Before coming to Iowa State, Grooms served as professor and chair of the department of large animal clinical sciences at Michigan State University. 

Grooms spent 21 years at Michigan State, with most of his time looking at ways to prevent infectious disease, whether it is vaccines, management practices or disease surveillance. 

Grooms represented cow veterinarians all over the United States and North America when he was elected into the leadership role of the American Association of Bovine Practitioners. This organization provides continuing education, advocacy and representation to veterinarians at a national level.

The leadership role is a four-year commitment, starting out as an elect, vice president, president and then past president. This gave Grooms a chance to work with veterinarians from the United States and Canada and provide leadership within the cow veterinary profession.

Grooms also served on the U.S. Secretary of Agriculture Committee on Animal Health. The committee includes animal representatives from all over the industry that serve to advise the secretary of agriculture on issues related to animal health at the federal level.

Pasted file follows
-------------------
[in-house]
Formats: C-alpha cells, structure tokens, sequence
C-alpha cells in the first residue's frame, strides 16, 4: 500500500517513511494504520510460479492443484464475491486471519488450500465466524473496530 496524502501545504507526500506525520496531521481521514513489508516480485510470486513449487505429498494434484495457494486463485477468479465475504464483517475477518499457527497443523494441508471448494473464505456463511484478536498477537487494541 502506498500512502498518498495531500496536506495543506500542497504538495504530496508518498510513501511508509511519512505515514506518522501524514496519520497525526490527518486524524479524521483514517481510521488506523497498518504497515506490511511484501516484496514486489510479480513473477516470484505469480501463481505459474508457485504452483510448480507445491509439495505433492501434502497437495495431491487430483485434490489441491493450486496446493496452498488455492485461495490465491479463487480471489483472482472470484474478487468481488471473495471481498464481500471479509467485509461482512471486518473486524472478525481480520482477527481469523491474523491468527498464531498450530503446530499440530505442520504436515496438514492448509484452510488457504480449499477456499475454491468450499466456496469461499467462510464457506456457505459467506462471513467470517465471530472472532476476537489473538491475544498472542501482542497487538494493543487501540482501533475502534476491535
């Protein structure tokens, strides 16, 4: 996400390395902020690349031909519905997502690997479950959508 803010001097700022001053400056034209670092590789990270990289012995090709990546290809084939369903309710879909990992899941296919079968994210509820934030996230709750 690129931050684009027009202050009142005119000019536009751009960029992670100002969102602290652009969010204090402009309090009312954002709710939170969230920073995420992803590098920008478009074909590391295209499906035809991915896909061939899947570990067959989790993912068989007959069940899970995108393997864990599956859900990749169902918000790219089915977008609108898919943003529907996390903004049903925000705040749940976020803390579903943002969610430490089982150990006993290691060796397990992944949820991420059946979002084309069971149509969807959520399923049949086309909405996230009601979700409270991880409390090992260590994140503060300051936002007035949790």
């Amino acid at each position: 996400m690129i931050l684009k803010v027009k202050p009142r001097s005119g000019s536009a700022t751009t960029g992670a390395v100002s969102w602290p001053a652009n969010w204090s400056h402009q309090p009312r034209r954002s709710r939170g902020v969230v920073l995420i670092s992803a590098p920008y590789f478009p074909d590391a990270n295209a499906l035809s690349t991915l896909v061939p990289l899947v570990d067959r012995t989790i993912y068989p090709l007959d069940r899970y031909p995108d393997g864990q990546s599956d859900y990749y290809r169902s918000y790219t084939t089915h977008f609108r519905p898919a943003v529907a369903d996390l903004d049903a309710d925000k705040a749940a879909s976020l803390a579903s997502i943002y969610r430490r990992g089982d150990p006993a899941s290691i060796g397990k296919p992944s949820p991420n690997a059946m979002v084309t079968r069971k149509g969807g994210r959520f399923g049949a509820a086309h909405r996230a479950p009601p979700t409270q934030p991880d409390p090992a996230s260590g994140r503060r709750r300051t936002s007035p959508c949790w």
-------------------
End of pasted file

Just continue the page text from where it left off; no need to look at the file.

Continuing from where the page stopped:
Currently, Grooms is on the Council of Research for the American Veterinary Medical Association. His job is to advocate for animal research and oversee policies.

If Congress was thinking about doing something that might impact animal research, Grooms would be the voice for the American Veterinary Medical Association.

“Our job as council research is to chime in and say this is a good idea or a bad idea or here’s a better idea,” Grooms said. “That’s been really rewarding in that we’re helping our profession and hopefully our society.”

For his future at Iowa State, Grooms said at this point, he has no major plans because not only is he new to the university, but also to the state of Iowa.

“Although certainly the veterinary profession is small so I know quite a bit about what goes on, but probably at this point not enough to have big plans,” Grooms said.

Maynard Hogberg, retired Iowa State animal science professor, worked alongside Grooms at Michigan State. They were both on the faculty, with Hogberg in animal science and Grooms in veterinary sciences.

“I’m excited he’s at Iowa State because he’s a good collaborator and a good person to work with,” Hogberg said. “I’m pleased he’s at Iowa State, and he will bring a lot to the program.”